LOS ANGELES — Score one for Gov. Arnold Schwarzenegger and quite possibly the state’s apparel community as well.
The California Legislature passed a landmark bill on Friday to reform the state’s costly workers compensation system after weeks of negotiations with the governor, who made the bill a top priority during last year’s gubernatorial recall campaign. The Assembly passed the bill by a 77-3 vote and the Senate voted 33-3 to adopt the compromise measure.
Schwarzenegger, who withdrew his voter initiative on the matter Thursday, will sign the bill in a ceremony today at the Boeing facility in Long Beach that is home to the C17 cargo airplane. “Our state can now become once again the job-creating machine it once was,” the governor said in a statement.
The legislation aims to do so by requiring employees to use doctors approved by their employers and insurance companies; limiting more costly temporary disability payments to two years, with some exceptions in time period; reducing payments for injuries if a preexisting condition contributed to the work-related problem, and standardizing workers’ impairment ratings using American Medical Association guidelines.
Jobs and business retention are the reasons cited for the state’s three-year lag in economic growth. Last month, California added only 5,200 jobs compared with 308,000 jobs nationwide. Within the state’s apparel industry, for example, manufacturing employment in March fell about 8 percent to 86,300 jobs. In Los Angeles, the figure dropped about 7 percent to 67,000 jobs.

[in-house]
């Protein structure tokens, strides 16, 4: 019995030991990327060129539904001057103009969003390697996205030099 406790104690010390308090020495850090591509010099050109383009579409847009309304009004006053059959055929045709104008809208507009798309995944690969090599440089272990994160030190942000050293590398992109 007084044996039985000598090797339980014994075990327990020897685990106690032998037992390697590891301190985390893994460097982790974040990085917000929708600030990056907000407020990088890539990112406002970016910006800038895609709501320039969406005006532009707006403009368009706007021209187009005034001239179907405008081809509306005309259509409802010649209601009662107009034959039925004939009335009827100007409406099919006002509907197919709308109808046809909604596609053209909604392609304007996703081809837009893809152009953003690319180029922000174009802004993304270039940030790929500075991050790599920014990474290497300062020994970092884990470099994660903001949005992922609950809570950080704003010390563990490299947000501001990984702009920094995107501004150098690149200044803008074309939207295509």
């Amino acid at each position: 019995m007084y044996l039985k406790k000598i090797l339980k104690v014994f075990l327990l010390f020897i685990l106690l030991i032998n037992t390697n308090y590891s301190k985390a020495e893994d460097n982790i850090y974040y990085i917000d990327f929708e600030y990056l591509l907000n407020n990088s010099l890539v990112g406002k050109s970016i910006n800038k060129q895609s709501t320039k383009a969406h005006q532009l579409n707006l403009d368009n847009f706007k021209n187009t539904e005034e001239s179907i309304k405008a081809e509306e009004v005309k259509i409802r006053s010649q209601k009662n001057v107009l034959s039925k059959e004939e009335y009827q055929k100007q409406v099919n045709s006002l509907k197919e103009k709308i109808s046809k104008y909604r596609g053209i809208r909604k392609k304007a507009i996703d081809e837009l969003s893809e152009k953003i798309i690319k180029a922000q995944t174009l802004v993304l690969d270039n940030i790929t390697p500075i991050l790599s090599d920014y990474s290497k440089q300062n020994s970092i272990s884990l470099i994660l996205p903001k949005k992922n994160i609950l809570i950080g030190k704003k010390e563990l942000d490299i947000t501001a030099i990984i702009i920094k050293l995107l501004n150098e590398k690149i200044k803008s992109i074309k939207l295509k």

According to various estimates, the reform measure, SB899, authored by Sen. Charles Poochigian (R-Fresno), could cut between $4 billion and $7 billion in costs out of the state’s $22 billion system for aiding injured workers. For the apparel industry — one of the sectors hardest hit by costly state regulations — the bill could bring savings sooner than later. “At least something has been done and businesses don’t have to wait for the [November] initiative process to work, which wouldn’t have brought relief till next year,” noted Jack Kyser, senior economist at the Los Angeles County Economic Development Corp. “Companies have been on the knife-edge waiting for savings, or else they plan to move out of state. For the apparel industry, which is a narrow margin industry, the concern is they’ll continue to move production offshore, unless business costs decrease.”